Telling a story

As illustrated above, the way you structure your information defines the way the jury and the judge perceive the information. Attorneys recommend that you should create a story that provides context, understanding and more importantly facts, to the entire audience. Remember that they don’t get to ask the questions, they will make a decision based on the exposure that you can make. So, the first thing to do in order to understand how to write an opening statement is to think about it as a story with a very strong introduction. Think about the stories that you have read and loved, how were there structured? What got your attention? How were the texts that made you bored and so on. Based on those answers, you can easily determine how the information is structured.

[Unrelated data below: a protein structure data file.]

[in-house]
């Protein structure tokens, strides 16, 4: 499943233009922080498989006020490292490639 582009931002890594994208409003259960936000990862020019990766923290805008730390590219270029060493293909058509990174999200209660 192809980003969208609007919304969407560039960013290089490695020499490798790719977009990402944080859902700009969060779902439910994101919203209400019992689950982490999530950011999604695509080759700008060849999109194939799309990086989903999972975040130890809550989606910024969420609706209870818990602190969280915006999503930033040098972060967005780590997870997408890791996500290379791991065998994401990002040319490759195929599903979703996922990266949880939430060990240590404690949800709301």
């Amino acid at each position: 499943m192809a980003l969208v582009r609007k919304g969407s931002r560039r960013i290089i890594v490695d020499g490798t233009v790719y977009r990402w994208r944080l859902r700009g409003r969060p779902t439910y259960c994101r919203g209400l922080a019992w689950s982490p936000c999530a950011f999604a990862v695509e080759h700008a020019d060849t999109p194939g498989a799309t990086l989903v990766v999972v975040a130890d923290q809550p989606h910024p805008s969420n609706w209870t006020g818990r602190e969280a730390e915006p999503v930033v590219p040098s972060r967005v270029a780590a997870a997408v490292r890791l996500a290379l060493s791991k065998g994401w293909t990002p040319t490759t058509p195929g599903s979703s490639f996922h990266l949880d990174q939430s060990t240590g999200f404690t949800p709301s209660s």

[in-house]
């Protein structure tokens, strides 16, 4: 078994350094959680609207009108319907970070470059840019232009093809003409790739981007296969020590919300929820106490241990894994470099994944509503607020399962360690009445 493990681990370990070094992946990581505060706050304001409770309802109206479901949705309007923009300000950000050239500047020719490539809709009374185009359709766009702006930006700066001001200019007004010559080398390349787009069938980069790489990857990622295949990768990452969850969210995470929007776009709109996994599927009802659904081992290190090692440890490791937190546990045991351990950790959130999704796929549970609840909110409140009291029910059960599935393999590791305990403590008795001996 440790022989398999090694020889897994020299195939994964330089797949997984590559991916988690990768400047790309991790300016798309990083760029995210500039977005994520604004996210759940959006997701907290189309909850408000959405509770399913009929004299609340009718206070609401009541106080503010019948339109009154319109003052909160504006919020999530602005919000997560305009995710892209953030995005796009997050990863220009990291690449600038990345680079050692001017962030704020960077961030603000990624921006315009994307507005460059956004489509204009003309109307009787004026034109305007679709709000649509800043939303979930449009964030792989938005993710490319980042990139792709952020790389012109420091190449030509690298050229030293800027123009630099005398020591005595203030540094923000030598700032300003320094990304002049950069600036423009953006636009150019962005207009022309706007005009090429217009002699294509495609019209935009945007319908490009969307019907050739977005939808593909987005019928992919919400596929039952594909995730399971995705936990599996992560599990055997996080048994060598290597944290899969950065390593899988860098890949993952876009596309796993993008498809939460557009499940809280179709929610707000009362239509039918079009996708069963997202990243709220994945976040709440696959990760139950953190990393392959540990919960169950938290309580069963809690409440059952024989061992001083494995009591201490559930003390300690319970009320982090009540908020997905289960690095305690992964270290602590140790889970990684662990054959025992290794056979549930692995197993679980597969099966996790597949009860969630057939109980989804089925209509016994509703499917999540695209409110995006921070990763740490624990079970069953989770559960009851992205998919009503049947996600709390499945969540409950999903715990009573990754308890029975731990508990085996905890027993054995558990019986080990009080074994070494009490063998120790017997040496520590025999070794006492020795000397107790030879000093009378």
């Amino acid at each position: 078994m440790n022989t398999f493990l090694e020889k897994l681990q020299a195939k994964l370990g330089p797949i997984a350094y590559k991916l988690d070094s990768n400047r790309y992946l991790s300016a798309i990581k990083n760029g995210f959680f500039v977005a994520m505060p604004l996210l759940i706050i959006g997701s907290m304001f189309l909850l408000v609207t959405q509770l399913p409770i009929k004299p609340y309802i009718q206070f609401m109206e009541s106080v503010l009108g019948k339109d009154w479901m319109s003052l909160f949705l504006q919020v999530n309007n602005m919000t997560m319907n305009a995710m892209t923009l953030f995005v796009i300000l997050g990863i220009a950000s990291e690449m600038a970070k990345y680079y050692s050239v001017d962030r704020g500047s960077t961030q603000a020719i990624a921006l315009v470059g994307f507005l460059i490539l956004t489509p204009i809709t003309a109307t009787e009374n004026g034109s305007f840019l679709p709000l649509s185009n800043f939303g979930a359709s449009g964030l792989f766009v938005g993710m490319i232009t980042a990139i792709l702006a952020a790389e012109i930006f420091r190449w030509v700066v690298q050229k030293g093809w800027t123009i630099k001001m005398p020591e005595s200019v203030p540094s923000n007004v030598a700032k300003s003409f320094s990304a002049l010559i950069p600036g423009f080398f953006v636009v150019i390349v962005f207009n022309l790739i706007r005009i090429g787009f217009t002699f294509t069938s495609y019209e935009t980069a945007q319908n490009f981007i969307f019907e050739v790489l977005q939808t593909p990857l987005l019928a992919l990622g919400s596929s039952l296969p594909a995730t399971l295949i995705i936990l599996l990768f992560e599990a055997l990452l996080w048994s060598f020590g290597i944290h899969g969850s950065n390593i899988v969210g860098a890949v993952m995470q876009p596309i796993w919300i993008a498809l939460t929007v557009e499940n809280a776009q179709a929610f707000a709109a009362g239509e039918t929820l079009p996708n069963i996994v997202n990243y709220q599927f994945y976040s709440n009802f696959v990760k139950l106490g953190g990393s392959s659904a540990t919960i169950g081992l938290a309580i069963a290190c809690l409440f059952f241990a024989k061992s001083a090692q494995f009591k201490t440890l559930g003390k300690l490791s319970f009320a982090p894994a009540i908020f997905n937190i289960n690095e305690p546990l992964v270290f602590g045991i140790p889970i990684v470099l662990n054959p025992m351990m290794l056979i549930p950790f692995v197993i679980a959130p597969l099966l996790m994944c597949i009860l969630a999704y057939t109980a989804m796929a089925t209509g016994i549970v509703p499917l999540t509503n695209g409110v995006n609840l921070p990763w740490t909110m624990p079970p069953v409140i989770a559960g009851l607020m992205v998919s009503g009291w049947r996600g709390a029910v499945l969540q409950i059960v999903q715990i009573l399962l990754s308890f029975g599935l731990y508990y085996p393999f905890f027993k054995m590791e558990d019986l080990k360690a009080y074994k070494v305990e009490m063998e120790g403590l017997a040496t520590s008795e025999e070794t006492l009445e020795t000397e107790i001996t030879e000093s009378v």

Talking from experience

Another awesome way to illustrate the facts and provide an understanding over the information is to talk from experience. People get through to people if they relate to their stories, if they have the feeling that they have lived the same experiences and events. By creating a context that they can relate to, you can easily make the perfect setting in order to patch that information through.

Bringing out the big guns